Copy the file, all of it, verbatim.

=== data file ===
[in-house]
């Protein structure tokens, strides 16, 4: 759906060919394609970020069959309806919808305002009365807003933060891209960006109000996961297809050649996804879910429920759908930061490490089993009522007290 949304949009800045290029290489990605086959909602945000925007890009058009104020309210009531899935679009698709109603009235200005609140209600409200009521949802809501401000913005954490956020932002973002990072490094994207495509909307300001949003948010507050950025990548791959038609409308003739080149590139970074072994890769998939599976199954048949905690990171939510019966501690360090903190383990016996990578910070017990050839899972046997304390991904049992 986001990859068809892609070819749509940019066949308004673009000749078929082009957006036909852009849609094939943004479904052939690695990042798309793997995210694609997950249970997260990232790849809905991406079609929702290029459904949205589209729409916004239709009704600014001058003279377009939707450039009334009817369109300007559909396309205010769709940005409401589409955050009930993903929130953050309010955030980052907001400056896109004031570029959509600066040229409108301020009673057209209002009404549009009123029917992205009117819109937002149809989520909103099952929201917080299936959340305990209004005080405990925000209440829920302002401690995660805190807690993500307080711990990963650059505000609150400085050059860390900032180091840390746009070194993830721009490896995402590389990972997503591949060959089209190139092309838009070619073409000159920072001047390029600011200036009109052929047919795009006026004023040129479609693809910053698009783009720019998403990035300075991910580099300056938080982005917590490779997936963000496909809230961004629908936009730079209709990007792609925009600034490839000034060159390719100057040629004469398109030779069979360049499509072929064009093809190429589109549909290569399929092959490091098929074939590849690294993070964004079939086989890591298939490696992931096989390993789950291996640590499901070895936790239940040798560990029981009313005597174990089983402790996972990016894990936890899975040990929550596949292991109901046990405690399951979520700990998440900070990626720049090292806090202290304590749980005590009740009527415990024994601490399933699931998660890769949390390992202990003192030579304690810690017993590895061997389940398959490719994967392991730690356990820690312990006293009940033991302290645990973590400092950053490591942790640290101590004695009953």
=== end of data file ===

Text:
[in-house]
């Protein structure tokens, strides 16, 4: 759906060919394609970020069959309806919808305002009365807003933060891209960006109000996961297809050649996804879910429920759908930061490490089993009522007290 949304949009800045290029290489990605086959909602945000925007890009058009104020309210009531899935679009698709109603009235200005609140209600409200009521949802809501401000913005954490956020932002973002990072490094994207495509909307300001949003948010507050950025990548791959038609409308003739080149590139970074072994890769998939599976199954048949905690990171939510019966501690360090903190383990016996990578910070017990050839899972046997304390991904049992 986001990859068809892609070819749509940019066949308004673009000749078929082009957006036909852009849609094939943004479904052939690695990042798309793997995210694609997950249970997260990232790849809905991406079609929702290029459904949205589209729409916004239709009704600014001058003279377009939707450039009334009817369109300007559909396309205010769709940005409401589409955050009930993903929130953050309010955030980052907001400056896109004031570029959509600066040229409108301020009673057209209002009404549009009123029917992205009117819109937002149809989520909103099952929201917080299936959340305990209004005080405990925000209440829920302002401690995660805190807690993500307080711990990963650059505000609150400085050059860390900032180091840390746009070194993830721009490896995402590389990972997503591949060959089209190139092309838009070619073409000159920072001047390029600011200036009109052929047919795009006026004023040129479609693809910053698009783009720019998403990035300075991910580099300056938080982005917590490779997936963000496909809230961004629908936009730079209709990007792609925009600034490839000034060159390719100057040629004469398109030779069979360049499509072929064009093809190429589109549909290569399929092959490091098929074939590849690294993070964004079939086989890591298939490696992931096989390993789950291996640590499901070895936790239940040798560990029981009313005597174990089983402790996972990016894990936890899975040990929550596949292991109901046990405690399951979520700990998440900070990626720049090292806090202290304590749980005590009740009527415990024994601490399933699931998660890769949390390992202990003192030579304690810690017993590895061997389940398959490719994967392991730690356990820690312990006293009940033991302290645990973590400092950053490591942790640290101590004695009953």